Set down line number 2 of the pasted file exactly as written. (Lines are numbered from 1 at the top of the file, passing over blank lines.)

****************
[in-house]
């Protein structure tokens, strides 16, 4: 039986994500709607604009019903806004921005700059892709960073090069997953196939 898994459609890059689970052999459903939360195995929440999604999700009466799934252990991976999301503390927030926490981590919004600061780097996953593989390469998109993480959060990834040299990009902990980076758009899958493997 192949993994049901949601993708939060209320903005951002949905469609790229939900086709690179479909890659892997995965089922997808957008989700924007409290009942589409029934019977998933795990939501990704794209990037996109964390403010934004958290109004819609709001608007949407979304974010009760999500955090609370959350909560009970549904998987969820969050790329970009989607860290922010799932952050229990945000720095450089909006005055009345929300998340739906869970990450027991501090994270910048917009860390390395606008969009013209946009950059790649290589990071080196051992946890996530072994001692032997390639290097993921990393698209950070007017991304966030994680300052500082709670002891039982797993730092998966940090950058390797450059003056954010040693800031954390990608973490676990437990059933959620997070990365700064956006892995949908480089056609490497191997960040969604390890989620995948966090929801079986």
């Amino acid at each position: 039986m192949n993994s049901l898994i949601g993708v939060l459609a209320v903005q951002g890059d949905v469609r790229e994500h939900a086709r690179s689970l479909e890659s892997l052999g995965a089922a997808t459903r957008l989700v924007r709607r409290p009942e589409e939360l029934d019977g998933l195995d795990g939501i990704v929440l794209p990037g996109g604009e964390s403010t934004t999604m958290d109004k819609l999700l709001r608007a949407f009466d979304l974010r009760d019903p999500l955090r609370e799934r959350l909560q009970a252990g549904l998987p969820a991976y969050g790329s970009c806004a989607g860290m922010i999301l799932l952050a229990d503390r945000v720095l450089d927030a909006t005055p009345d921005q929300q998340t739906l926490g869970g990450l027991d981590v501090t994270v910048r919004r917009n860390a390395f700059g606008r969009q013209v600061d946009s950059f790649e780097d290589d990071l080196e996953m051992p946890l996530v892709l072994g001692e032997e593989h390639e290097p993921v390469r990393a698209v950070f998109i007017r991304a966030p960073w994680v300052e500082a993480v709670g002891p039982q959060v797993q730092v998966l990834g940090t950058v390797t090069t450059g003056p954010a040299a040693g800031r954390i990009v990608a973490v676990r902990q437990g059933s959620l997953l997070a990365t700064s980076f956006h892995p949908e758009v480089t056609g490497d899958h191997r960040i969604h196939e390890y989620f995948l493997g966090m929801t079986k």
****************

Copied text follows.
């Protein structure tokens, strides 16, 4: 039986994500709607604009019903806004921005700059892709960073090069997953196939 898994459609890059689970052999459903939360195995929440999604999700009466799934252990991976999301503390927030926490981590919004600061780097996953593989390469998109993480959060990834040299990009902990980076758009899958493997 192949993994049901949601993708939060209320903005951002949905469609790229939900086709690179479909890659892997995965089922997808957008989700924007409290009942589409029934019977998933795990939501990704794209990037996109964390403010934004958290109004819609709001608007949407979304974010009760999500955090609370959350909560009970549904998987969820969050790329970009989607860290922010799932952050229990945000720095450089909006005055009345929300998340739906869970990450027991501090994270910048917009860390390395606008969009013209946009950059790649290589990071080196051992946890996530072994001692032997390639290097993921990393698209950070007017991304966030994680300052500082709670002891039982797993730092998966940090950058390797450059003056954010040693800031954390990608973490676990437990059933959620997070990365700064956006892995949908480089056609490497191997960040969604390890989620995948966090929801079986």